Biscans et al. recently determined that “the chemical nature of the lipid conjugate has a profound impact on the degree of overall siRNA retention” and certain lipids resulted in higher retention in specific tissues than others. Interestingly, in some tissues, a specific lipid conjugation would result in high concentration of siRNA, without producing productive silencing (7).
This was proven true of ASOs as well. Researchers at Tokyo Medical and Dental University, Takeda Pharmaceutical, and Ionis Pharmaceuticals have developed an oligonucleotide drug that can be administered systemically, without damaging the blood-brain barrier, and suppress target gene expression in multiple types of cells in the brain by up to 90%.
What is this incredible invention? DNA/RNA heteroduplex oligonucleotides (HDOs) conjugated to cholesterol or α-tocopherol at the 5′ end of the RNA strand (2).
The teams have been working on DNA/RNA heteroduplex oligonucleotides (HDOs) to deliver more potent gene silencing in target cells for many years. In 2015, they reported the development of an HDO (Toc-HDO) which consists of DNA/LNA gapmer ASO and an RNA strand complementary to the DNA strand, conjugated to α-tocopherol on the 5’ end.
This hybridization markedly enhanced the activity of the parent ASO. It was tested in mice and cynomolgus monkeys and was less toxic to the liver, was not found to stimulate the immune system, and no additional off-target genes were downregulated (8). However, this specific structure was only effective in the liver, and delivery to the brain was negligible. So, they screened many other lipid ligands that conjugate to HDOs, using higher doses than previously in the hopes of developing a drug that could safely reach the CNS after systemic administration (2).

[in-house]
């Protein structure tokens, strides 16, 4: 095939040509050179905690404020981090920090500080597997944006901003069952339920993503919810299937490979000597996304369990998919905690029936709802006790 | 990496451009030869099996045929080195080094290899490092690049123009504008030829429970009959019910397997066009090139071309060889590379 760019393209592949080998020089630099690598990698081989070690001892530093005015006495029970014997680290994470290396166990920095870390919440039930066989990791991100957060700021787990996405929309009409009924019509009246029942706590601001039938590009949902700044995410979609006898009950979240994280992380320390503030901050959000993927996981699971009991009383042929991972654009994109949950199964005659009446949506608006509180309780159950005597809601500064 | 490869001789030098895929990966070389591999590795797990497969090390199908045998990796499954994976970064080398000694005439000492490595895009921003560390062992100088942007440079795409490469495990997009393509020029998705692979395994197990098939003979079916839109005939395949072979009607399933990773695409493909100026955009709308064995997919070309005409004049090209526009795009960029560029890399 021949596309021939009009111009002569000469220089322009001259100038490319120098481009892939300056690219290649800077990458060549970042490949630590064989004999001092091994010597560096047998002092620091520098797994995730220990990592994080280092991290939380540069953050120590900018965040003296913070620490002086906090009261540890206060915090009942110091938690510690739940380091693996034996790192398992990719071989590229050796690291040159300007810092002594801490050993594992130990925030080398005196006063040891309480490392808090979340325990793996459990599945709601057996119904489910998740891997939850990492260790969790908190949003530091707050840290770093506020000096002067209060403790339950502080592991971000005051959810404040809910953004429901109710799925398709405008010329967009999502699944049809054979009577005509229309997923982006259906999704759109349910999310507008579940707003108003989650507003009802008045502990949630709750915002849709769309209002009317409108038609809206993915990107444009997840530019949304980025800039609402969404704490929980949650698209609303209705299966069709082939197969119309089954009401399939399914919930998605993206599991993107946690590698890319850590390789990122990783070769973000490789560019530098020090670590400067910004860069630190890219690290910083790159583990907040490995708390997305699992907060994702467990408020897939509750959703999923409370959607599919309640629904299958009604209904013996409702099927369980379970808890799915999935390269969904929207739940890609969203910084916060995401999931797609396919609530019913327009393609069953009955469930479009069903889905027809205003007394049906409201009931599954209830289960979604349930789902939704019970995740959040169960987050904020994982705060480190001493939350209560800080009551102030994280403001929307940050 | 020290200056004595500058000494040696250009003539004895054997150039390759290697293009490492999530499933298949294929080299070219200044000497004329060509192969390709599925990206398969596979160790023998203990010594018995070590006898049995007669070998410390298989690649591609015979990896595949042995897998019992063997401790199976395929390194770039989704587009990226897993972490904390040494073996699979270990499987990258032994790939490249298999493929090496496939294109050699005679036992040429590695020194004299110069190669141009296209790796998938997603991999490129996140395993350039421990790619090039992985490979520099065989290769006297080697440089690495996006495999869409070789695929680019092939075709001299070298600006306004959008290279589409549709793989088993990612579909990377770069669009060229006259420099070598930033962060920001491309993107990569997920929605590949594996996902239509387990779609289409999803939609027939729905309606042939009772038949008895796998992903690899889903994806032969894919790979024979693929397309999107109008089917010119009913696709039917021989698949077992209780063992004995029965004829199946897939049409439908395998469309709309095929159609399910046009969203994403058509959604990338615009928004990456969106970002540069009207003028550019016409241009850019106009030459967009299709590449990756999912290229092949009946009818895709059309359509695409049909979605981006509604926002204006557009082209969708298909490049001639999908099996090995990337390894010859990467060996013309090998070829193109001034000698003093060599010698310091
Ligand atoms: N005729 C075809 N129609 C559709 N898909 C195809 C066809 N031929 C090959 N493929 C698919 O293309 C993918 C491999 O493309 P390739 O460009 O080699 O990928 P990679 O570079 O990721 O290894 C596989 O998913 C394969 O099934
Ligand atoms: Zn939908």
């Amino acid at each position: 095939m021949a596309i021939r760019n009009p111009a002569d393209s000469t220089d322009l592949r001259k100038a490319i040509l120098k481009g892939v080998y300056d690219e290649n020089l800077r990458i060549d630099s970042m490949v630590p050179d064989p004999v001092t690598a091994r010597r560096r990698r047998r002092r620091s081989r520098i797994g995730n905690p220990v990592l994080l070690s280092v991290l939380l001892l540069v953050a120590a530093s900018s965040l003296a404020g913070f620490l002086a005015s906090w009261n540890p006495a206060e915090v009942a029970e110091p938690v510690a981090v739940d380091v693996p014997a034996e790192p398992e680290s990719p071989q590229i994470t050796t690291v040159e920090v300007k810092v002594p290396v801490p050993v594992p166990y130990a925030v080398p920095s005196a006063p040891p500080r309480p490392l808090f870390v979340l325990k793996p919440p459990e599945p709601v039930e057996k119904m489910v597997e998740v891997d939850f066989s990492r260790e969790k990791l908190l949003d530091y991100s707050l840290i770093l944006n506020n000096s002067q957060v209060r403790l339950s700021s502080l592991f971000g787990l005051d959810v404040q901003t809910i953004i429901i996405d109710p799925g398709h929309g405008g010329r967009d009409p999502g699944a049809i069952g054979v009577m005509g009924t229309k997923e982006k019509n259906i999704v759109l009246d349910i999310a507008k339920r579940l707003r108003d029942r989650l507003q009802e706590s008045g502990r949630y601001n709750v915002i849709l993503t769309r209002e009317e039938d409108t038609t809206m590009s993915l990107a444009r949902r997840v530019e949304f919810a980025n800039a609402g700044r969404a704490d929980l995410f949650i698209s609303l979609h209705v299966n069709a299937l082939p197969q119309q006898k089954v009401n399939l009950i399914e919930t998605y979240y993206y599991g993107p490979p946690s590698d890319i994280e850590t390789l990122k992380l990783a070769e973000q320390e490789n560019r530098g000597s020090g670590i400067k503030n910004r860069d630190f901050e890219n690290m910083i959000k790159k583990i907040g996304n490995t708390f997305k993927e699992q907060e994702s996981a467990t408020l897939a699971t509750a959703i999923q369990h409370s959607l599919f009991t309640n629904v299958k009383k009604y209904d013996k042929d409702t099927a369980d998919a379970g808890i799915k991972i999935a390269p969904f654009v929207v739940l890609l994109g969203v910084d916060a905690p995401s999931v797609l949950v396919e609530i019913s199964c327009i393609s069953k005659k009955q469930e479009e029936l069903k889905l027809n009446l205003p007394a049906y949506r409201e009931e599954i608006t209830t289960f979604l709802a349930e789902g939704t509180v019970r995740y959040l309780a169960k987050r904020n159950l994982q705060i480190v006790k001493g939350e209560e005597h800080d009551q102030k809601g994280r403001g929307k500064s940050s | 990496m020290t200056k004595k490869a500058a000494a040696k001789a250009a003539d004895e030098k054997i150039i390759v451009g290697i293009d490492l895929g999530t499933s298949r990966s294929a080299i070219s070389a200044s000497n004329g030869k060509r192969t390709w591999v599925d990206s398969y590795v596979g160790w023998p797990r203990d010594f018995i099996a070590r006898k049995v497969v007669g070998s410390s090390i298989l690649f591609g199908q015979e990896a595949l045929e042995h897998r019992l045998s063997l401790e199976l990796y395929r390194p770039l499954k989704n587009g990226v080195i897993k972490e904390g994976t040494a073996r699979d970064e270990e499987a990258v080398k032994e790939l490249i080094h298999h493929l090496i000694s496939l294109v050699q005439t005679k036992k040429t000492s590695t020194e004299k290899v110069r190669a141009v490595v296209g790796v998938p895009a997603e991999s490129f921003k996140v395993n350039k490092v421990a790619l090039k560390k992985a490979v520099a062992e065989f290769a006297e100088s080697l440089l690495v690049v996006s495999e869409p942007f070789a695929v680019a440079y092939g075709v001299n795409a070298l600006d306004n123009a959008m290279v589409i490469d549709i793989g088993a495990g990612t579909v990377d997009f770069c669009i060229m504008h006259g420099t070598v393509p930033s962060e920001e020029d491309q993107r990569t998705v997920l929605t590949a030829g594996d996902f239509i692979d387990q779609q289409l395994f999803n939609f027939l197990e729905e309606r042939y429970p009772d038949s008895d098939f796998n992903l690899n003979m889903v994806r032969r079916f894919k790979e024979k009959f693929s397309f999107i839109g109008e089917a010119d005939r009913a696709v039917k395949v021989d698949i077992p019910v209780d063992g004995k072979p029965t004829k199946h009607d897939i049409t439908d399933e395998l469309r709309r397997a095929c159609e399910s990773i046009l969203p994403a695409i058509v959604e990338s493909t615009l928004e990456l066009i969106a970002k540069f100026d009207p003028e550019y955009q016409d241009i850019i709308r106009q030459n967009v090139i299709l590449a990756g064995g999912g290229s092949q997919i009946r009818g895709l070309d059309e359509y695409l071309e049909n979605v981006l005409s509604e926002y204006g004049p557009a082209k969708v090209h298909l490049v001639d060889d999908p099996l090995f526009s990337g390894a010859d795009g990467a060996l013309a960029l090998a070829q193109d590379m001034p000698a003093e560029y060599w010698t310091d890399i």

Cholesterol and α-tocopherol were two of the lipid ligands conjugated to the HDOs (Chol-HDOs and Toc-HDOs) targeting Malat1 in the CNS. Mice were IV injected weekly over a period of four weeks. Malat1 levels in the CNS were reduced by an astonishing 90% after repeated dosing of the Chol-HDO and remained reduced for more than two months. An approximate 50% reduction was observed with the Toc-HDO.
Additionally, marked reduction of the target RNA was seen in multiple regions of the CNS and in multiple cell types, with the greatest effects in neurons and microglial cells. Again, greater reduction was seen in mice who received Chol-HDO. Subcutaneous dosing delivered similar results. Some adverse effects were seen, but effects were reduced when the Chol-HDO was administered subcutaneously, rather than through an IV (2). Importantly, they did not observe any damage to the blood-brain barrier. The effects were also seen when the ASO targeted other neurodegenerative diseases, and when tested in rats. Dr. Takanori Yokota provides a brief explanation of the work in this video.
This fascinating work highlights the potential of oligonucleotides to safely treat brain conditions. If Chol-HDOs prove to be safe and effective in delivering ASOs to knockdown gene expression in the human central nervous system, neurodegenerative diseases that are currently untreatable or difficult to treat may have met their match. While this work is incredibly promising, it does still need a lot of work to determine whether it could be safe in humans. However, when paired with the recent advances in using siRNA therapeutics to heal the brain, it is exciting to see that we are closer than ever to providing true solutions to curing devastating brain conditions.